The dynamics of tau and NF-L levels were often very similar; both typically fell monotonically over time (e.g. Fig. 5A). There was a positive correlation between initial tau levels and initial NF-L levels (Fig. 5B, Spearman r = 0.60, P = 0.0013). NF-L levels were significantly higher in patients with microdialysis catheters placed near contusions (median: 1555 pg/ml, range: 1152–2012) than in patients with catheters placed in non-contusional regions (median 104 pg/ml, range: 0–1201, Fig. 5B, P = 0.04, Mann–Whitney U-test). This result was qualitatively similar to the findings for tau. NF-L levels were more variable than tau levels, and undetectable in some patients despite moderately high tau levels (Fig. 5B). Some of this may be due to instability of NF-L (Pant, 1988; Koel-Simmelink et al., 2011). We found that freezing and thawing microdialysis samples resulted in a 29 ± 12% (mean ± SD) loss of NF-L, but negligible loss of other analytes. This may account for the increased variability of NF-L measurements relative to other microdialysis markers.
Close correspondence between microdialysis measurements of tau and NF-L. (A) Example of microdialysis-based measurements of brain interstitial fluid tau (left y-axis) and NF-L (right y-axis) dynamics in a non-contusional patient. (B) Positive correlation between initial tau and NF-L levels in 16 patients.
Microdialysis-based predictors of clinical outcome
We assessed the univariate relationship between early interstitial fluid tau levels and clinical outcomes in these patients and found a significant relationship in the expected direction: higher initial tau levels were associated with lower (worse) Glasgow Outcome Scale-Extended scores at 6 months after injury (Fig. 6A). This inverse correlation was statistically significant (r = −0.60, P = 0.018). The same fundamental relationship appeared to extend to both pericontusional patients and non-contusional patients. One patient died ∼2 months after injury of causes that were unrelated to traumatic brain injury. Therefore, this subject was not included in outcome analyses. No patients were in a persistent vegetative state (Glasgow Outcome Scale-Extended score of 2). Setting a cut-off value of 10 000 pg/ml (Fig. 6A, dashed horizontal line) allowed a 70% sensitivity and 80% specificity for predicting poor clinical outcome, defined as Glasgow Outcome Scale-Extended <5 (Fig. 6A, dashed vertical line). A cut-off value above 14 000 pg/ml allowed 60% sensitivity but 100% specificity for predicting poor clinical outcome. The area under the receiver operating characteristic curve was 0.76.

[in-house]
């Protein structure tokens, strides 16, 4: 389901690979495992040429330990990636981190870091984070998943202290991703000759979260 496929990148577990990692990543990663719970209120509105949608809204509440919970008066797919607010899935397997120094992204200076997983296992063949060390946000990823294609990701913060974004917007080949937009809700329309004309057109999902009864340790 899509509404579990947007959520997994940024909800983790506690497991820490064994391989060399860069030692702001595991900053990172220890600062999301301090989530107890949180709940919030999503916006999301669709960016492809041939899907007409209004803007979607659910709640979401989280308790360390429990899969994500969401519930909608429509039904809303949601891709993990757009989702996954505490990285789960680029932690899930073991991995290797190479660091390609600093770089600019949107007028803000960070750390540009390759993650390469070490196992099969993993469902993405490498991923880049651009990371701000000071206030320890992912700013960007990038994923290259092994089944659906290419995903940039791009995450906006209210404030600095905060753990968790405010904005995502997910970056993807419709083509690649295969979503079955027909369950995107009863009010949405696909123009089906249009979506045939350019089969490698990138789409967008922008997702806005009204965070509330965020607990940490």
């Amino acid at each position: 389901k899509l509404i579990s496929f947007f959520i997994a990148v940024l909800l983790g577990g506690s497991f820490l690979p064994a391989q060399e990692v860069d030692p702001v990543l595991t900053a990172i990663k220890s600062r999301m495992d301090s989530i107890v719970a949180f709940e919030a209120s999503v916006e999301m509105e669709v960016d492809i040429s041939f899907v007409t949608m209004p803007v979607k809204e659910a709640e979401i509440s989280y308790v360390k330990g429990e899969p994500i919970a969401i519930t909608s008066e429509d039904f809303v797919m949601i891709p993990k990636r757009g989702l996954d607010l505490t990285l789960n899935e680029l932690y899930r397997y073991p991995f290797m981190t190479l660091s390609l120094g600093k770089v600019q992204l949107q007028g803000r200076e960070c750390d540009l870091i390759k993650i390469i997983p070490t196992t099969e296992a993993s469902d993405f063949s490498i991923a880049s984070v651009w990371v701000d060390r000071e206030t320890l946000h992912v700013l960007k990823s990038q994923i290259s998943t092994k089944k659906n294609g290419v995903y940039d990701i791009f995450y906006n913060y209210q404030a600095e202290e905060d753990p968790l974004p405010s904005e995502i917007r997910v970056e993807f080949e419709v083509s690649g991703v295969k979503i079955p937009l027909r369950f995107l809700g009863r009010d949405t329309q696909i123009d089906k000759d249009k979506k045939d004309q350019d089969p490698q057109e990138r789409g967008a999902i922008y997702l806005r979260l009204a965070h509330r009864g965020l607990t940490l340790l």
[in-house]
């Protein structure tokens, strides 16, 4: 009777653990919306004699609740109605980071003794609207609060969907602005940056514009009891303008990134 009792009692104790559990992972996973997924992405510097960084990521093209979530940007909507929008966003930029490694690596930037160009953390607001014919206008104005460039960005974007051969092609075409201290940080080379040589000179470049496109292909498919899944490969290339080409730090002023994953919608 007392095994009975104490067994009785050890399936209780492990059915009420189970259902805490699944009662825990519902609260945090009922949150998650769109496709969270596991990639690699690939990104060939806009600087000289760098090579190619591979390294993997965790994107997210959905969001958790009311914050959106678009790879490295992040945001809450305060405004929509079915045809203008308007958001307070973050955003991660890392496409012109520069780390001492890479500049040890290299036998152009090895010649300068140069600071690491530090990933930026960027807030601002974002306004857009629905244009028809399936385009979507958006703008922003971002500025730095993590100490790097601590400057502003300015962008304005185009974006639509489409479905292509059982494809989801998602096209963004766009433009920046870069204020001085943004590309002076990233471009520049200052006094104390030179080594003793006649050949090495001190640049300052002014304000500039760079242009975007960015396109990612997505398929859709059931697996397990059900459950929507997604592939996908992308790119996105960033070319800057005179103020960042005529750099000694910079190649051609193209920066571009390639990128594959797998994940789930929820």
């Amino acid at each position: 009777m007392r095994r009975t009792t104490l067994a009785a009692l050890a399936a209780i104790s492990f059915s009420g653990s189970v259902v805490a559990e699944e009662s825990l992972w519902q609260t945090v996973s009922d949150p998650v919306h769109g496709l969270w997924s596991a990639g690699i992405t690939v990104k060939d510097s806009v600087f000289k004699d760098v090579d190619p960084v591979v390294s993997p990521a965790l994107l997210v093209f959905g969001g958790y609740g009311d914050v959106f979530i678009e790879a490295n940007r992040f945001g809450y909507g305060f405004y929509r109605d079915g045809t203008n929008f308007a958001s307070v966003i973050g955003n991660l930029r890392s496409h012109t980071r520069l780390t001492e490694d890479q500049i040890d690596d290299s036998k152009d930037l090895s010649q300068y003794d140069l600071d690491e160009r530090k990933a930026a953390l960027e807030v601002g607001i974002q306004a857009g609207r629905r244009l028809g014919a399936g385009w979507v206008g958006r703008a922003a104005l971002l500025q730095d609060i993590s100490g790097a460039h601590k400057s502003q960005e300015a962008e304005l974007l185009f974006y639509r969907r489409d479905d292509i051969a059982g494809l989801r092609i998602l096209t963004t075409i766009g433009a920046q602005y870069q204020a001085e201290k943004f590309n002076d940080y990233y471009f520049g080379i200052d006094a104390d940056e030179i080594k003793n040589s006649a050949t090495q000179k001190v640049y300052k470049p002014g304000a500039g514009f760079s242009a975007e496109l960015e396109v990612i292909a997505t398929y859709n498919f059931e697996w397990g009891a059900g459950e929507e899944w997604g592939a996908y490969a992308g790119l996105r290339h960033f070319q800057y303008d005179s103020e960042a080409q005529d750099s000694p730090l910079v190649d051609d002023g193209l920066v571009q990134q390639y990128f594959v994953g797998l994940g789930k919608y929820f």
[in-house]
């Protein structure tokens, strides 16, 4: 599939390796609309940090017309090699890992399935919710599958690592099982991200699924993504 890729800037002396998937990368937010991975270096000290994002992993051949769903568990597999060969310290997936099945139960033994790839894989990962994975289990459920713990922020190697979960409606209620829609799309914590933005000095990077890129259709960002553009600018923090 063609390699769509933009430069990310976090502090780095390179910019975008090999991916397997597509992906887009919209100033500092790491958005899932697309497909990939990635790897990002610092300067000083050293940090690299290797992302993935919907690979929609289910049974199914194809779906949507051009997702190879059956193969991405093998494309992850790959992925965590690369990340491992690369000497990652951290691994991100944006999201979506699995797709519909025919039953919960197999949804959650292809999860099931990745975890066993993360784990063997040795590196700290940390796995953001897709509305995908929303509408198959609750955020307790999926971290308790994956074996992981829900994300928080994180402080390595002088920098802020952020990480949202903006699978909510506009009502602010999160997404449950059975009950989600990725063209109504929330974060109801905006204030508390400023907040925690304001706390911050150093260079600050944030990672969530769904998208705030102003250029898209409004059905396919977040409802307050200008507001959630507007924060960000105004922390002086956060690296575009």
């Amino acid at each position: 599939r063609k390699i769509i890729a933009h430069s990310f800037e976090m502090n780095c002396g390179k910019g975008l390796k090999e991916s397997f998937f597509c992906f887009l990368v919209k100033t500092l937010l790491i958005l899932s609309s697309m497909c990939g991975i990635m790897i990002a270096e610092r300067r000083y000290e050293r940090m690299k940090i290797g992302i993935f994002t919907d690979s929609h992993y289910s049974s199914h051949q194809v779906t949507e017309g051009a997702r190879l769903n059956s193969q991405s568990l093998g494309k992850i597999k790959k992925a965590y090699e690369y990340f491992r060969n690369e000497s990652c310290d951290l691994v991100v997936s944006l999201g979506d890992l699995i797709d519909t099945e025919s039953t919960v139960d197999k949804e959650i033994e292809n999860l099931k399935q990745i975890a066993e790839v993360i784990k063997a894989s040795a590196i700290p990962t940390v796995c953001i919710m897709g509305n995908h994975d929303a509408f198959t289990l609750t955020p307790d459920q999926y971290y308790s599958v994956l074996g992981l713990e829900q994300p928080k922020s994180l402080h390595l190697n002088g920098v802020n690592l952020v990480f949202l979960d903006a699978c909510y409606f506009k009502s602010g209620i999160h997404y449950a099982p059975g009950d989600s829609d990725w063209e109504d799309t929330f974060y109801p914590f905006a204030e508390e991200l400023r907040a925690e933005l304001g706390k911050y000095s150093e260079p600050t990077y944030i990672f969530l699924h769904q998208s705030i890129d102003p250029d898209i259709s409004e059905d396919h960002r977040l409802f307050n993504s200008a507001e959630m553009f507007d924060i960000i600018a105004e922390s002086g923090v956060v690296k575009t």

Tau levels, but not levels of other microdialysis analytes, predicted overall clinical outcomes 6 months after injury. (A) Significant correlation between tau levels in the first 12 h after catheter placement and overall clinical outcomes. Better outcomes indicated by higher Glasgow Outcome Score-Extended scores. (B) Non-significant correlation between initial Aβ levels and clinical outcomes. (C) No correlation between initial brain interstitial fluid glucose levels and clinical outcomes. (D) Non-significant correlation between initial brain interstitial fluid lactate/pyruvate levels and clinical outcomes. (E) Non-significant correlation between initial brain interstitial fluid glutamate levels and clinical outcomes. NS = not significant.
There was not a strong relationship between Aβ levels and clinical outcomes in these patients. Lower initial Aβ levels were weakly associated with worse outcomes (Fig. 6B), but this was not statistically significant. Neither the dynamics of tau nor Aβ correlated with clinical outcomes (data not shown). Likewise, neither initial glucose levels (Fig. 6C), lactate/pyruvate ratios (Fig. 6D), nor glutamate levels (Fig. 6E) were significantly correlated with outcome in these patients.
In summary, we have found that the axonal proteins tau and NF-L can be quantitatively assessed with 1–2 h time resolution by microdialysis in the injured human brain. The levels of these two putative markers of axonal injury were highest when microdialysis catheters were placed in pericontusional regions, but still elevated when catheters were placed in normal-appearing regions of the brain. Initial tau levels were inversely correlated with initial Aβ levels, and dynamics were opposite; Aβ rose and tau fell over time concordantly with the dynamics in CSF following severe traumatic brain injury reported by others (Kay et al., 2003). Importantly, initial microdialysis tau levels directly correlated with poor clinical outcomes. Other microdialysis analytes including Aβ, glucose, lactate/pyruvate ratio and glutamate did not correlate with outcomes. However, glucose, lactate/pyruvate and glutamate were often within the normal range, making it difficult to directly compare our patients to those in other series (Zauner et al., 1997; Koura et al., 1998; Goodman et al., 1999; Marcoux et al., 2008; Timofeev et al., 2011). Overall, our findings complement and extend previous results on the topic of microdialysis measurements of tau (Marklund et al., 2009).